Ireland officials reject British calls to renegotiate Brexit

Clay Curtis
August 21, 2019

Responding to European Union officials remarks that they are not going to reopen the Withdrawal Agreement to negotiations, British Prime Minister Boris Johnson's spokesman stated that there is no prospect of a Brexit deal unless the backstop is abolished and the Withdrawal Agreement is reopened.

He also argued that the backstop risked weakening the delicate balance between pro-Irish nationalists and pro-British unionists embodied by the Good Friday agreement. In fact, it recognises that there is no guarantee that such arrangements will be in place by the end of the transition period.

Boris Johnson is due to meet German Chancellor Angela Merkel in Berlin on Wednesday before meeting French President Emmanuel Macron in Paris on Thursday.

Responding, Mr Johnson said: 'We think there is a big opportunity now for everybody to come together, take out that backstop'.

One EU source told The Guardian, a British newspaper, that there had been "a two-and-a-half-year negotiating process in which the EU [already] compromised, including on the question of the backstop".

He did not mention Johnson in the tweet but added, "Those against the backstop and not proposing realistic alternatives in fact support re-establishing a border".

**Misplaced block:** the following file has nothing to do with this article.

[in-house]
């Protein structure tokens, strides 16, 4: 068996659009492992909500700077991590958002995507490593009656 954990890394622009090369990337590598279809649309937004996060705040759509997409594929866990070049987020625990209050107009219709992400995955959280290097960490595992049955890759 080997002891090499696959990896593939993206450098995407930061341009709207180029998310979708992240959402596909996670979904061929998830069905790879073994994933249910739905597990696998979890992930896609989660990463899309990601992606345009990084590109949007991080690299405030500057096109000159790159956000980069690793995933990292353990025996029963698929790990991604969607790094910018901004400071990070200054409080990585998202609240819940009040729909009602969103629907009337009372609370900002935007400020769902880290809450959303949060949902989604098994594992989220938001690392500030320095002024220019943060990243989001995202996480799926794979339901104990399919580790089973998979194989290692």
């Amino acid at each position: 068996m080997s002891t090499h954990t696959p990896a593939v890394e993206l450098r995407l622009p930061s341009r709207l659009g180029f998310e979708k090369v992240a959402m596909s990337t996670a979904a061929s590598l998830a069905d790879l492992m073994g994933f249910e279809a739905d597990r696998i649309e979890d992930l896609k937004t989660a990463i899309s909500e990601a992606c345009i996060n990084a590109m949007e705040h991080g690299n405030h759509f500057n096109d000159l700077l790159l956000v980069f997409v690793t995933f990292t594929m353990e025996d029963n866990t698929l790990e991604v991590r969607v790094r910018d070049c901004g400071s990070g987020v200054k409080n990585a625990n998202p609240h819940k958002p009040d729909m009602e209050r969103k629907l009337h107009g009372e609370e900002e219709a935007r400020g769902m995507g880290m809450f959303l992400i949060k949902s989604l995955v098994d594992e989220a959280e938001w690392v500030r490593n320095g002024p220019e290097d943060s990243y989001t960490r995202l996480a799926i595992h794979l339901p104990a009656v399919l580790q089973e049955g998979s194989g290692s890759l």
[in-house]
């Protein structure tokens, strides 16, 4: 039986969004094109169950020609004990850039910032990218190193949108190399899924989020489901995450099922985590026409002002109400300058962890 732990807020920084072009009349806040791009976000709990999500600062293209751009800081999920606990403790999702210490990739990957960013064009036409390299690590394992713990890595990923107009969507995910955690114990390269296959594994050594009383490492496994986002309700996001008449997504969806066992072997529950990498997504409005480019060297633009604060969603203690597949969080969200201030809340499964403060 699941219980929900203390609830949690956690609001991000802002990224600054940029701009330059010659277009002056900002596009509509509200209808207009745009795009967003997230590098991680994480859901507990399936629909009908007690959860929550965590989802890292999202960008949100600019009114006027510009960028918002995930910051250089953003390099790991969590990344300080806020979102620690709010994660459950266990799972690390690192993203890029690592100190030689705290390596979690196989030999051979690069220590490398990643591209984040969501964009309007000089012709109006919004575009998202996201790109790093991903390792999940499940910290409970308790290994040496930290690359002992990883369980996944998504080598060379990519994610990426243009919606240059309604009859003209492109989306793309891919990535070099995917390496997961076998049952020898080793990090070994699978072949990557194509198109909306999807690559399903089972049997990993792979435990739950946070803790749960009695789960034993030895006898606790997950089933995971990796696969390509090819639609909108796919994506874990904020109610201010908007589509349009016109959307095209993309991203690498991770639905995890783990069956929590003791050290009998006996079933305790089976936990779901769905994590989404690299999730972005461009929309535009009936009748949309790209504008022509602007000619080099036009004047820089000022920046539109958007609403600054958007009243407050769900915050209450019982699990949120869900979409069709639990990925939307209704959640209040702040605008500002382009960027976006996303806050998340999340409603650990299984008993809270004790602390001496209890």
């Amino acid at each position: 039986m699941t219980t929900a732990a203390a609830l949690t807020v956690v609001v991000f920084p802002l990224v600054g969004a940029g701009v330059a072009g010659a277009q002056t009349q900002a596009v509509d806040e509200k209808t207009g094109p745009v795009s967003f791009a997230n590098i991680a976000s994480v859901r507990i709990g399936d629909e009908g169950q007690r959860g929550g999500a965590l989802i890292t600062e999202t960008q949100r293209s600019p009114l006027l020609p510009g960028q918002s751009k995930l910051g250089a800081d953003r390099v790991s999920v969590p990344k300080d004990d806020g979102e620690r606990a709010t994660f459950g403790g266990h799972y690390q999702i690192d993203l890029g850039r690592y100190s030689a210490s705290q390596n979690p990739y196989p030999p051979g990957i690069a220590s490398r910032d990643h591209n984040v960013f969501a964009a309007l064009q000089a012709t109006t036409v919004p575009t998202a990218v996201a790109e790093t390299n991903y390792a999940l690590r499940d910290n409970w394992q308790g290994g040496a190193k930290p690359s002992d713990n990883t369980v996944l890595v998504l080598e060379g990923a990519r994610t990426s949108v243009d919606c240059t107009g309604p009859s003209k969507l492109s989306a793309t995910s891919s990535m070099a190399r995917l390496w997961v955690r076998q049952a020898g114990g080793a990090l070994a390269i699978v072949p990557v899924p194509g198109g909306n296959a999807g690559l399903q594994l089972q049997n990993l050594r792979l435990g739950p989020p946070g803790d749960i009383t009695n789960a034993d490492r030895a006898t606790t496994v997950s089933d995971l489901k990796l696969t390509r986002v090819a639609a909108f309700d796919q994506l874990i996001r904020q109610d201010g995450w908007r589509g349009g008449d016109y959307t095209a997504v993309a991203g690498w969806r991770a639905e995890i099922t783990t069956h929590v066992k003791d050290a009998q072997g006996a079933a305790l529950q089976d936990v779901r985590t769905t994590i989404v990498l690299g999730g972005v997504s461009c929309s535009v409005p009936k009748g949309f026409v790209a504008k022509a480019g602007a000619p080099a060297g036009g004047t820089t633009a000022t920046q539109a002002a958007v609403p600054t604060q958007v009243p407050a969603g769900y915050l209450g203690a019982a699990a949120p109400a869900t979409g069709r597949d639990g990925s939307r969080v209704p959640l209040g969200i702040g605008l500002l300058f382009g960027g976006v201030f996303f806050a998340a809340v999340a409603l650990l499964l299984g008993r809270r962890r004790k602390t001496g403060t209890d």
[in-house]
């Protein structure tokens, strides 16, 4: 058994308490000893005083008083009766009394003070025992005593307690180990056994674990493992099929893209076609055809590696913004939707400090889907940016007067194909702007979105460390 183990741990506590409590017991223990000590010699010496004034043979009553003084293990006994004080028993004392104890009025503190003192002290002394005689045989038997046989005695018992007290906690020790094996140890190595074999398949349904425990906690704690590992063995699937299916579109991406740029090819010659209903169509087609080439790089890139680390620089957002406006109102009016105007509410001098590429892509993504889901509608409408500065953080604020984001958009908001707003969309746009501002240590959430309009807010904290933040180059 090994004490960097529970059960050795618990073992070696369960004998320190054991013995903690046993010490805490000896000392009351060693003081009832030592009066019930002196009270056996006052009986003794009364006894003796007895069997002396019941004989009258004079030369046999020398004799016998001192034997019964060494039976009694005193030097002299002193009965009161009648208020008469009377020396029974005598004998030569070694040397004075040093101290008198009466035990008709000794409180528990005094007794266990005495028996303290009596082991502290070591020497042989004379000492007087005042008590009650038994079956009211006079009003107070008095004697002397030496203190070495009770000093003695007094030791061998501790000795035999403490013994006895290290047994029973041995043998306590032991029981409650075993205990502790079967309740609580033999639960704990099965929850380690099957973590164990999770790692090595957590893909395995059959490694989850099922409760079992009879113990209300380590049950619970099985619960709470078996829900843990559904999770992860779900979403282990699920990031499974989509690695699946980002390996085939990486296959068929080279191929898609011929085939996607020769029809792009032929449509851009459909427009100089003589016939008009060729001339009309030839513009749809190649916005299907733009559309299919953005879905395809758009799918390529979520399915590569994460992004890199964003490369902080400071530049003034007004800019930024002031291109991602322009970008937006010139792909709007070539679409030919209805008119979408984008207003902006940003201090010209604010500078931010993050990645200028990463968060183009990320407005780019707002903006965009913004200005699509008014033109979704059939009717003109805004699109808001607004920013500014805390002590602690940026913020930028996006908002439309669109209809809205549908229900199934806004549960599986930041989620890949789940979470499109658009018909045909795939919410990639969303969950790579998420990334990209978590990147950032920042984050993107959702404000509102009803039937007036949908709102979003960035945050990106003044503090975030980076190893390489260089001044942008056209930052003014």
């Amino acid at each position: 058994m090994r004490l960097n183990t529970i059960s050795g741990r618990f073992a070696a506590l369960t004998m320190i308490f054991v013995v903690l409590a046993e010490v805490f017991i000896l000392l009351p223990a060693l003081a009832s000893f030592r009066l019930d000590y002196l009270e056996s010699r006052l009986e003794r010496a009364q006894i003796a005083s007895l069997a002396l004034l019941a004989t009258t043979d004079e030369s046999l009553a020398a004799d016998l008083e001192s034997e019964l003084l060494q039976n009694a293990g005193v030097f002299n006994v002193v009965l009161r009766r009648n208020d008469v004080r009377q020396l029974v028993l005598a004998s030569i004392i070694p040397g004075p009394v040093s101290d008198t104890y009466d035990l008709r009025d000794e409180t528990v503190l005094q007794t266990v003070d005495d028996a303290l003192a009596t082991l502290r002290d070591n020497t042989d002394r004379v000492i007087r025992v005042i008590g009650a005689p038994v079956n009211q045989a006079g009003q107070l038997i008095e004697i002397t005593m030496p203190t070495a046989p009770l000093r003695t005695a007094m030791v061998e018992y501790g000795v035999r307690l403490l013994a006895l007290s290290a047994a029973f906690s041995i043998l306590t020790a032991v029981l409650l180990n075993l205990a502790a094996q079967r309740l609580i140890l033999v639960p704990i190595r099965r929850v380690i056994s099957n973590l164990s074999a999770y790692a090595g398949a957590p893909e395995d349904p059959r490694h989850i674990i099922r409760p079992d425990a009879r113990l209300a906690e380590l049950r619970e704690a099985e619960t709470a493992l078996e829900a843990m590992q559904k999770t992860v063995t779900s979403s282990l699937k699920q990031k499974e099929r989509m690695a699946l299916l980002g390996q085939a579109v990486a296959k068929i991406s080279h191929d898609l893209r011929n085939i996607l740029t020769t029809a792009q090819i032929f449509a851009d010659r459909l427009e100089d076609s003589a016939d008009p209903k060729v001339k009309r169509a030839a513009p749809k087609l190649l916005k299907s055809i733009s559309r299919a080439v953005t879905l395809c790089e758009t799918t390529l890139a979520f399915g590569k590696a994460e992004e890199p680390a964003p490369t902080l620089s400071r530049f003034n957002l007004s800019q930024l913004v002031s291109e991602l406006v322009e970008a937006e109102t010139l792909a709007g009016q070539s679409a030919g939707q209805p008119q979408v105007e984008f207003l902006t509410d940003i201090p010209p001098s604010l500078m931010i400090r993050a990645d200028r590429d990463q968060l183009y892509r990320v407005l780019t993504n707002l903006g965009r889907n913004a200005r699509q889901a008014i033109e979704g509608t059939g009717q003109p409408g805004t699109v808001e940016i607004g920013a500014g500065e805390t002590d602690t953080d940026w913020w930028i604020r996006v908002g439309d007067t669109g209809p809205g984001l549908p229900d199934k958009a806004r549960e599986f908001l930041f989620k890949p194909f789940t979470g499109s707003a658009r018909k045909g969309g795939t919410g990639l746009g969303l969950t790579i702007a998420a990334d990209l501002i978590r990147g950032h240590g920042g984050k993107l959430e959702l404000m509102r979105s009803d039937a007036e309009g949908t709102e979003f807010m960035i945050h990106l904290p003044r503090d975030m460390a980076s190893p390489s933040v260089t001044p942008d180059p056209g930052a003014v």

The letter marked the start of Johnson's engagement with European Union leaders; he will visit Paris and Berlin for talks with Emmanuel Macron and Angela Merkel, respectively, on Wednesday and Thursday. The backstop should be replaced with a commitment to put in place "alternative arrangements".

He added: "EU nationals should not have more rights than United Kingdom citizens".

The Prime Minister outlined a number of reasons for his demand for the EU to ditch the backstop in a letter to European Council president Donald Tusk. First, that it is antidemocratic because the United Kingdom may not be able to exit a customs union and Northern Ireland could be kept in some areas of regulatory alignment without a say over them.

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When asked why he was such a staunch supporter of Brexit and indeed a no deal scenario, Mr Bridgen insisted that the rights of British citizens must be protected above those from the EU.

Mr Johnson also stated that in his opinion, the backstop was "anti-democratic" and must be removed.

The backstop, he argues, should be replaced with a commitment to put in place such arrangements as far as possible before the end of the transition period - now the end of 2020 under former PM Theresa May's deal.

The European Commission said that Johnson's letter does not hold any "legally operational solution" to stop a hard border.

The backstop would keep Britain closely aligned with the European customs union if the two sides can't agree on other ways to prevent the reintroduction of border checks on people and goods moving between Northern Ireland and Ireland. "Even if they do not admit it".

The riddle of what to do about Ireland's 500-km (300-mile) land border with the British province of Northern Ireland remains has repeatedly imperilled Brexit talks.

The bloc earlier rebuffed Johnson's demand that it reopen the Brexit divorce deal, saying Britain had failed to propose any realistic alternative to the backstop, an agreed insurance policy for the Irish border.

DUP leader Arlene Foster said the focus should be achieving a deal that was acceptable to both political traditions here.

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